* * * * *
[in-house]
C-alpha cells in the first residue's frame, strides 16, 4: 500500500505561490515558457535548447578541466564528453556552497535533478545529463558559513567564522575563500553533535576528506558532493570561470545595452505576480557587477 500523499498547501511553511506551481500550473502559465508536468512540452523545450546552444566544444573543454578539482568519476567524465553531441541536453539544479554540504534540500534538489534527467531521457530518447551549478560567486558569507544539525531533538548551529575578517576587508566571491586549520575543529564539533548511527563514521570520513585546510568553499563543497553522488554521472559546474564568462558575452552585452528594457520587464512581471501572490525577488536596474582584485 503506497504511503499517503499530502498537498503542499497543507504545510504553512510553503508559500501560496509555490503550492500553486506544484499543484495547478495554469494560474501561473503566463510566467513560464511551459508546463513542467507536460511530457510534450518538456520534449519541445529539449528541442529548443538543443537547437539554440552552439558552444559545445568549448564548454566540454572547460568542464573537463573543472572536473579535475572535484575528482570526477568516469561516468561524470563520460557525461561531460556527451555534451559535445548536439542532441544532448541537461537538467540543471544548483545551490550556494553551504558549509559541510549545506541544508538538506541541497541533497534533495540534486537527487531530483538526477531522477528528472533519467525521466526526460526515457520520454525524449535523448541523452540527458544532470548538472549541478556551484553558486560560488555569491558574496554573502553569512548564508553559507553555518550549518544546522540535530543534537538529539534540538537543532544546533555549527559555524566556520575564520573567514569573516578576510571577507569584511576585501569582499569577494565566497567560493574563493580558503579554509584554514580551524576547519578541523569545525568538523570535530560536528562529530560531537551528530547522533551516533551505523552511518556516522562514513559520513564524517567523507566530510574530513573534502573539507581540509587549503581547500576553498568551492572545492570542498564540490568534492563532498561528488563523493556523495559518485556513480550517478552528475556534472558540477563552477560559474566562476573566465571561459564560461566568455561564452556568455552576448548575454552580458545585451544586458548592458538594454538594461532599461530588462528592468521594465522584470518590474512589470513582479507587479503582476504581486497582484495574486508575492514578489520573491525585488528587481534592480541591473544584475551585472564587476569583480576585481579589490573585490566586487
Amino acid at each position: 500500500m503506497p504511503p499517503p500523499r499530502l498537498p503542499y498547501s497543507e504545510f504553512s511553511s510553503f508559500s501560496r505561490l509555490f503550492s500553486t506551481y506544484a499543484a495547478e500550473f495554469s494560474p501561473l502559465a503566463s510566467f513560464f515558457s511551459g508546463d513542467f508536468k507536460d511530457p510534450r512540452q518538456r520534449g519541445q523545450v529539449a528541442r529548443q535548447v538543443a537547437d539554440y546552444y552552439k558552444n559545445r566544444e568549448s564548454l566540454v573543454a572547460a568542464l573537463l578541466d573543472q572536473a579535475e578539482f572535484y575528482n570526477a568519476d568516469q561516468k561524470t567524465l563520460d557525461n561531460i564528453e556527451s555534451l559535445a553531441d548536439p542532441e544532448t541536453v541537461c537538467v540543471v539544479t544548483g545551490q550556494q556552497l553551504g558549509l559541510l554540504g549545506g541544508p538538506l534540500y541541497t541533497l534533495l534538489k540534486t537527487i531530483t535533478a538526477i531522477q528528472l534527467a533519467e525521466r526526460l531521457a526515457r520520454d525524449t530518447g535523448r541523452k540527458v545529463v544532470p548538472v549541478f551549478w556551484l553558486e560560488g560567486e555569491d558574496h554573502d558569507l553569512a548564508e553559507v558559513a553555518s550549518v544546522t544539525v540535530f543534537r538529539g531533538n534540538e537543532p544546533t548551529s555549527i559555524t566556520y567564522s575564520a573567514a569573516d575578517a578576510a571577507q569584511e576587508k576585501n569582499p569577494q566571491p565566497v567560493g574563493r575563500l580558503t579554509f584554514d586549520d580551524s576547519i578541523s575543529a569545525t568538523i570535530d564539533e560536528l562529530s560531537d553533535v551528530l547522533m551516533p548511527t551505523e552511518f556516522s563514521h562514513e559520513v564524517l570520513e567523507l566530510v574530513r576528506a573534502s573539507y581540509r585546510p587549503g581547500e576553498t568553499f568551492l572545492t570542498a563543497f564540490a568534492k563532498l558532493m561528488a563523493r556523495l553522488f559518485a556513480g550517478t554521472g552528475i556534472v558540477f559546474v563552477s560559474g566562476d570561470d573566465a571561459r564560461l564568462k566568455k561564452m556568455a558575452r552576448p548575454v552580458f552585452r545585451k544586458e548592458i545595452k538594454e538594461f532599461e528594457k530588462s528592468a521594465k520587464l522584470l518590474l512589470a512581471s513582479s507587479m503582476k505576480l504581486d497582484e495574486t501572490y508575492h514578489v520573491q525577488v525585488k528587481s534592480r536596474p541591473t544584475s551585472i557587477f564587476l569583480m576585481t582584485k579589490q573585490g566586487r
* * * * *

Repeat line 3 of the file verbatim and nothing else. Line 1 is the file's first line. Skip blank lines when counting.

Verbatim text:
Amino acid at each position: 500500500m503506497p504511503p499517503p500523499r499530502l498537498p503542499y498547501s497543507e504545510f504553512s511553511s510553503f508559500s501560496r505561490l509555490f503550492s500553486t506551481y506544484a499543484a495547478e500550473f495554469s494560474p501561473l502559465a503566463s510566467f513560464f515558457s511551459g508546463d513542467f508536468k507536460d511530457p510534450r512540452q518538456r520534449g519541445q523545450v529539449a528541442r529548443q535548447v538543443a537547437d539554440y546552444y552552439k558552444n559545445r566544444e568549448s564548454l566540454v573543454a572547460a568542464l573537463l578541466d573543472q572536473a579535475e578539482f572535484y575528482n570526477a568519476d568516469q561516468k561524470t567524465l563520460d557525461n561531460i564528453e556527451s555534451l559535445a553531441d548536439p542532441e544532448t541536453v541537461c537538467v540543471v539544479t544548483g545551490q550556494q556552497l553551504g558549509l559541510l554540504g549545506g541544508p538538506l534540500y541541497t541533497l534533495l534538489k540534486t537527487i531530483t535533478a538526477i531522477q528528472l534527467a533519467e525521466r526526460l531521457a526515457r520520454d525524449t530518447g535523448r541523452k540527458v545529463v544532470p548538472v549541478f551549478w556551484l553558486e560560488g560567486e555569491d558574496h554573502d558569507l553569512a548564508e553559507v558559513a553555518s550549518v544546522t544539525v540535530f543534537r538529539g531533538n534540538e537543532p544546533t548551529s555549527i559555524t566556520y567564522s575564520a573567514a569573516d575578517a578576510a571577507q569584511e576587508k576585501n569582499p569577494q566571491p565566497v567560493g574563493r575563500l580558503t579554509f584554514d586549520d580551524s576547519i578541523s575543529a569545525t568538523i570535530d564539533e560536528l562529530s560531537d553533535v551528530l547522533m551516533p548511527t551505523e552511518f556516522s563514521h562514513e559520513v564524517l570520513e567523507l566530510v574530513r576528506a573534502s573539507y581540509r585546510p587549503g581547500e576553498t568553499f568551492l572545492t570542498a563543497f564540490a568534492k563532498l558532493m561528488a563523493r556523495l553522488f559518485a556513480g550517478t554521472g552528475i556534472v558540477f559546474v563552477s560559474g566562476d570561470d573566465a571561459r564560461l564568462k566568455k561564452m556568455a558575452r552576448p548575454v552580458f552585452r545585451k544586458e548592458i545595452k538594454e538594461f532599461e528594457k530588462s528592468a521594465k520587464l522584470l518590474l512589470a512581471s513582479s507587479m503582476k505576480l504581486d497582484e495574486t501572490y508575492h514578489v520573491q525577488v525585488k528587481s534592480r536596474p541591473t544584475s551585472i557587477f564587476l569583480m576585481t582584485k579589490q573585490g566586487r